Apropos of recent discussions (which I stopped trying to keep up with weeks ago), here is what OHS DVD has to say on the topic of abortion. This is from his lecture “Christ and the State,” from WSCAL’s annual conference, this year on the topic of Christ & Culture.
I want to focus upon abortion. I don’t have time to focus on more than one concrete issue and I think that abortion works as well as any, and it’s one about which I’m sure many of you have strong opinions, and have been involved with over the years. I would suggest that Christians must agree about abortion as a basic moral issue. I believe that given what Scripture says on a number of points that we as Christians are obligated to believe
- that human life begins early;
- that even from the earliest days in the womb that is a human person that is worthy of protection (and that has profound implications for the question of abortion);
- that the church should teach this;
- that we should encourage one another to be living in accord with this basic moral conviction.
And yet I would also say that as Christians deal with this as a political issue that we must always deal with it with that conviction in mind. In our political involvement in abortion, we are convinced that abortion should not be considered a just action.
But I would also suggest that Christians can disagree about things for which scripture is silent. Specific issues like,
- How exactly do I vote on this issue?
- How exactly might I legislate if I was in congress or a state legislature?
- How exactly should I carry out my strategy of seeking to make abortion practiced no longer, or at least more rarely, in wherever it is that we live?
Here I think is a basic issue of Christian liberty, is that Christians are bound in conscience with everything that scripture says. But certainly in the Reformed tradition, for really good reason we believe that we as Christians, and particularly ministers and elders, may not burden other peoples’ consciences on issues that scripture does not address; on issues that scripture does lay out a clear course of action — that we all have to be making certain judgments about how we conduct ourselves on these issues, and that we should be very careful not to trample the conscience and the liberty of other believers.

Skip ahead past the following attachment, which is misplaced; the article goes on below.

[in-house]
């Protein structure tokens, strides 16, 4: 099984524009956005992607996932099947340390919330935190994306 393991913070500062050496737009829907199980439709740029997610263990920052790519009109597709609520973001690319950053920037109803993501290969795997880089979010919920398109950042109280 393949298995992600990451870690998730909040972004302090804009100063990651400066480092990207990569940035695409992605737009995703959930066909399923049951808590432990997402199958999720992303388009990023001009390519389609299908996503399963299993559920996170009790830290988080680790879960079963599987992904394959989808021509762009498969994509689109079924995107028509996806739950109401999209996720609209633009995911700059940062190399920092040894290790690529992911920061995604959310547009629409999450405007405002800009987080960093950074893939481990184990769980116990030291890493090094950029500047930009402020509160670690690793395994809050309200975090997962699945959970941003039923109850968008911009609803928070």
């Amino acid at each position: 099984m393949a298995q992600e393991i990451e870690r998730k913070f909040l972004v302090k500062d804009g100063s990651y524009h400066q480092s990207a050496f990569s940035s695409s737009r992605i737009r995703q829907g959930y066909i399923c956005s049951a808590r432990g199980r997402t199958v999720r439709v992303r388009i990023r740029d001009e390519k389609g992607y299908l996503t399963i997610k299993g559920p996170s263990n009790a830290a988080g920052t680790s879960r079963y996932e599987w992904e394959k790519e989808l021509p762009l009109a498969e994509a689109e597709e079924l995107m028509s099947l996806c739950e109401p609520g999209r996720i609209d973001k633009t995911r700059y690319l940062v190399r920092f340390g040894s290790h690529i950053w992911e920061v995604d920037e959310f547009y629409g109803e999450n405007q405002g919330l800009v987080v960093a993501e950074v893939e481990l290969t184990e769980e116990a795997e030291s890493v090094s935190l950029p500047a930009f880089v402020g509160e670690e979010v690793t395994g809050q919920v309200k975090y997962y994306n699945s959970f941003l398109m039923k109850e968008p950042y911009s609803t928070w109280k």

The above quote starts at 36:20 of the linked Vimeo. If you continue listening past this point, you will hear DVD defend Christian liberty on those three questions: citizens voting for or against pro-choice candidates; legislators voting for or against a bill that would reduce, but not eliminate abortion; or Christians participating in this or that pro-life/anti-choice activity (writing, picketing, volunteering, etc).
So when Paul insists that there is a simple core to the issue (abortion should be legally classified as murder), I would agree, but in the real world, things are very rarely that simple. Prop 8 I think was a rare counterexample. DVD didn’t address the question of a bill that would completely eliminate abortion; maybe he would insist that Christians must support such a bill. But still there are questions of what does/should “completely eliminate” mean? Christians may in good conscience differ about the usual marginal cases of rape, incest, and safety of the mother.
As I recently heard somebody (DVD? I can’t remember) very well state, politics is by definition about compromise, and the church cannot be in the business of compromise. So in whatever matters undiluted, biblical truth is clear, the church should insist on that truth. But it doesn’t take long to cross into territory of politics and compromise, where the church may not bind the conscience (or exercise discipline) in favor of one form of compromise over another.